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Re: [school-discuss] On music making software: A voice of dissentor reason?

Hi: Maybe there is no single solution that is best?

Open Studios operates from the starting point, that each community will decide what's best for the community. We'll help them get there.

We've recently put a computer on the table, and then set about to load it with everything needed to create instrument sounds, record, edit, and compete with the big guys. Our experience leads us to think there's at least a minimum starting point, which, combined with speakers, and mic, an amplifier, and not much more equipment, a community can get started.

Those recommendations should be available soon, both on the web site as a list, as well as downloadable media, or CD's sent out to those who prepare the hardware to receive it. Beyond that, maybe we'll find something like the ccrma site that works for most.
Tom Poe
Open Studios
Reno, NV

David Bucknell wrote:
Quote and unquote from a friend: Please comment if you know of alternatives and
use them:
"Since Windows PC's have the wide user base it's natural the free music
programs abound there. The hard choice for newbies is knowing what works
best. The safest operating system for Midi is Win98 since W2K and XP may
need some fairly intricate compatibility mode settings. And Macs running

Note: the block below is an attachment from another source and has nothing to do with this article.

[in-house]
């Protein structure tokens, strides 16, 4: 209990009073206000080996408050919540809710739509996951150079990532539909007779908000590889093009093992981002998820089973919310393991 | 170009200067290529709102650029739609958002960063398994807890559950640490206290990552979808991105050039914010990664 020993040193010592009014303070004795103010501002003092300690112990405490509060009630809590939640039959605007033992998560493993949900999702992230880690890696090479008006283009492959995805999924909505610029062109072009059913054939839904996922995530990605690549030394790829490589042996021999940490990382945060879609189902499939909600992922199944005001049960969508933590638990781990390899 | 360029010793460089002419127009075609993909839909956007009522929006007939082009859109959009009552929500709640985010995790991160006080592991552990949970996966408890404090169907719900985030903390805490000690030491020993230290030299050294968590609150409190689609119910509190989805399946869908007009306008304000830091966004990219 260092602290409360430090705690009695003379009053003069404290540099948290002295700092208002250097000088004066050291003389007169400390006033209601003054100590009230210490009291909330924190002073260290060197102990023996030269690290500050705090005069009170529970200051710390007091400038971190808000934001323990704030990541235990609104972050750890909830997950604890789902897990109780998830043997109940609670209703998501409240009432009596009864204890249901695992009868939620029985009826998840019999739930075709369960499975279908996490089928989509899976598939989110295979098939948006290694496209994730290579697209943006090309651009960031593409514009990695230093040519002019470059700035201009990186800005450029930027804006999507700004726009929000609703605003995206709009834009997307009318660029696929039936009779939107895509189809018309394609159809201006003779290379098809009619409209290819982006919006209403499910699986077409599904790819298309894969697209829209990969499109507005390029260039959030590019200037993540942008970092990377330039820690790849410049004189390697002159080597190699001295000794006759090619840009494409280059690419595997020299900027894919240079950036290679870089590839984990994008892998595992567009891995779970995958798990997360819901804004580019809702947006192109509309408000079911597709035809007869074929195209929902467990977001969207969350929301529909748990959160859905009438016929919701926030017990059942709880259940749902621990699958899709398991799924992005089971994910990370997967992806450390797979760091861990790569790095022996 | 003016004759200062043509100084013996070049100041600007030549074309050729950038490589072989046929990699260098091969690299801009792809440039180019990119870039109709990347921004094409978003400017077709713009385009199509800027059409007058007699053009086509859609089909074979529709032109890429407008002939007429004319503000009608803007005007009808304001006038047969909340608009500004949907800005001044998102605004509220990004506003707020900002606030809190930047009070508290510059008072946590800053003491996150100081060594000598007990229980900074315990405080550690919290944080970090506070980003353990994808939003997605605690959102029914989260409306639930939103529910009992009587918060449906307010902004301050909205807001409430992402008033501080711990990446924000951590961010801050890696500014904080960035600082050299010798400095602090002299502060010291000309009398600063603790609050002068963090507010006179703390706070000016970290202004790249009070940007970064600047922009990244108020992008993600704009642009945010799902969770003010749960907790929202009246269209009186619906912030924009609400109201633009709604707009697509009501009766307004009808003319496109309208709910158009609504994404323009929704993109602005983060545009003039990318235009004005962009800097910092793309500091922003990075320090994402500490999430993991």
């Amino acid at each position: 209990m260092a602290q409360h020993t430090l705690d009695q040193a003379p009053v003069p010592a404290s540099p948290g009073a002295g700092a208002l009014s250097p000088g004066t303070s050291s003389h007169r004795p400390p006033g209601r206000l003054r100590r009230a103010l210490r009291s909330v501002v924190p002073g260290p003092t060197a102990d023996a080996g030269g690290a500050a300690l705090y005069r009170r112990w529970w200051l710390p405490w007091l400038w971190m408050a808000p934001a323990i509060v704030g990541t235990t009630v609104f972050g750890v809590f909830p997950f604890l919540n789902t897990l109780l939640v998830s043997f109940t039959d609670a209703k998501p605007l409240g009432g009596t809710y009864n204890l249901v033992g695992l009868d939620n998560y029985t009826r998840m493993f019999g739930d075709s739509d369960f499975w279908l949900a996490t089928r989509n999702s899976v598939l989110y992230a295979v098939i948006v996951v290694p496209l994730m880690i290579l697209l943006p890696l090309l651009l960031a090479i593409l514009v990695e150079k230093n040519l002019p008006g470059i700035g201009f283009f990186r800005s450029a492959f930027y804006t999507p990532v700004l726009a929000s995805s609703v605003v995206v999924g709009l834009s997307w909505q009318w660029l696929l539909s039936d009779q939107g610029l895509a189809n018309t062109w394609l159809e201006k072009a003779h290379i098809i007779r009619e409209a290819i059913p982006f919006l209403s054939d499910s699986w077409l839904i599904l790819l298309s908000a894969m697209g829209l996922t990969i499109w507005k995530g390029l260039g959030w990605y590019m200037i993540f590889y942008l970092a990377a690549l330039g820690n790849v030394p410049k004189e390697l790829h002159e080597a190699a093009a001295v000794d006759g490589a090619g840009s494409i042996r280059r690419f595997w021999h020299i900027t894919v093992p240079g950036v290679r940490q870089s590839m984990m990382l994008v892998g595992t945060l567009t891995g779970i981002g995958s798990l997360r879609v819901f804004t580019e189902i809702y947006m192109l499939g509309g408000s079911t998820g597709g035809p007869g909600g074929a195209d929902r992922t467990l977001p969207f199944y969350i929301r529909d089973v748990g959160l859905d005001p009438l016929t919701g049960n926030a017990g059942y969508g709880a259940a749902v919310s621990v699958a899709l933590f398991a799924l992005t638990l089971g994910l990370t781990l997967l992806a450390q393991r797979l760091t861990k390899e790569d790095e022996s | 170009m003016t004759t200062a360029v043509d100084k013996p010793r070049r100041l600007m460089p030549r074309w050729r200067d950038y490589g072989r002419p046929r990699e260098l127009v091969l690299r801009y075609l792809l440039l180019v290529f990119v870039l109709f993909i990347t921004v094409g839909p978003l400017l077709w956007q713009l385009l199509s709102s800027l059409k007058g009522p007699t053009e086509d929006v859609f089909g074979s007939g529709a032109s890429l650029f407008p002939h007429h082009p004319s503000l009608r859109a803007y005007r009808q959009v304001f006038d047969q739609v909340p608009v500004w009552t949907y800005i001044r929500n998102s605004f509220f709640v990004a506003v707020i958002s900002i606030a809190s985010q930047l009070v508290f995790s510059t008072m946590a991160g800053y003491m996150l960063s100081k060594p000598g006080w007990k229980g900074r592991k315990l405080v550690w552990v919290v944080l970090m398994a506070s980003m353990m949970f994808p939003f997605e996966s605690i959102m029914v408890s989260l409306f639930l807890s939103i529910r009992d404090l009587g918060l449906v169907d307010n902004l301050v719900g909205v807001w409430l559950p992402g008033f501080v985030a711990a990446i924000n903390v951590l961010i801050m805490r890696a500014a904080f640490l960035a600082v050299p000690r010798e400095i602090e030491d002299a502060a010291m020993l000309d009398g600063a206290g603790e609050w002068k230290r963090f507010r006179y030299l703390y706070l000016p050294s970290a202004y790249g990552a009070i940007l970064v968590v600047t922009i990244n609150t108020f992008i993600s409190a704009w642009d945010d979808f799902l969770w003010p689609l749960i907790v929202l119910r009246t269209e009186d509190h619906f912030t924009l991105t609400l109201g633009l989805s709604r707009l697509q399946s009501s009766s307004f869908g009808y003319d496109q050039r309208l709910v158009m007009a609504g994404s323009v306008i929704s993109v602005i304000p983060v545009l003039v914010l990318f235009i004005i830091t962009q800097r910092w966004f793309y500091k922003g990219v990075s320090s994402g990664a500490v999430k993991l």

Windows emulation modes are non-starters for multimedia, I guess it's the
same story with Lindows etc. Since few people are going to learn to use more
than one application they often stick with the one that gets bundled with
the sound card. In the USA Cakewalk still has the widest market though it's
an ageing program (it certainly put white hairs on my head). Since I
discovered the free version of Logic Fun I've concentrated on making that
the school's 'official' sequencer, and Vanbasco the midi file player because
the latter has the better real-time control. Lots of kids now use the system
from home so I can post files on the web for them to access or download.
[URL deleted] is the nearly-ready songset for Vanbasco I'll be
using for the fourth grade musical - some of the ASCII characters need
find/replace in Karakan, an excellent application for making karaoke files.
But you'll get a good idea of what karaoke can do in school.
For a preschool situation you can sequence songs like the Alphabet (tune of
Twinkle) or Bingo. One day I'll get around to putting them all together as a
karaoke songbook. ....[deleted section on where to find his personal music files]

That's why I have some personal resistance to an all-linux solution.
Likewise Mac is fine for industry standard work but just lacks the
soundblaster generation of kids who grew up writing stuff themselves (in
cleaner code than Microsoft I should add). I don't know of anything both
serious and free for Linux that does multi-media (though in March I'll be
listening out!).

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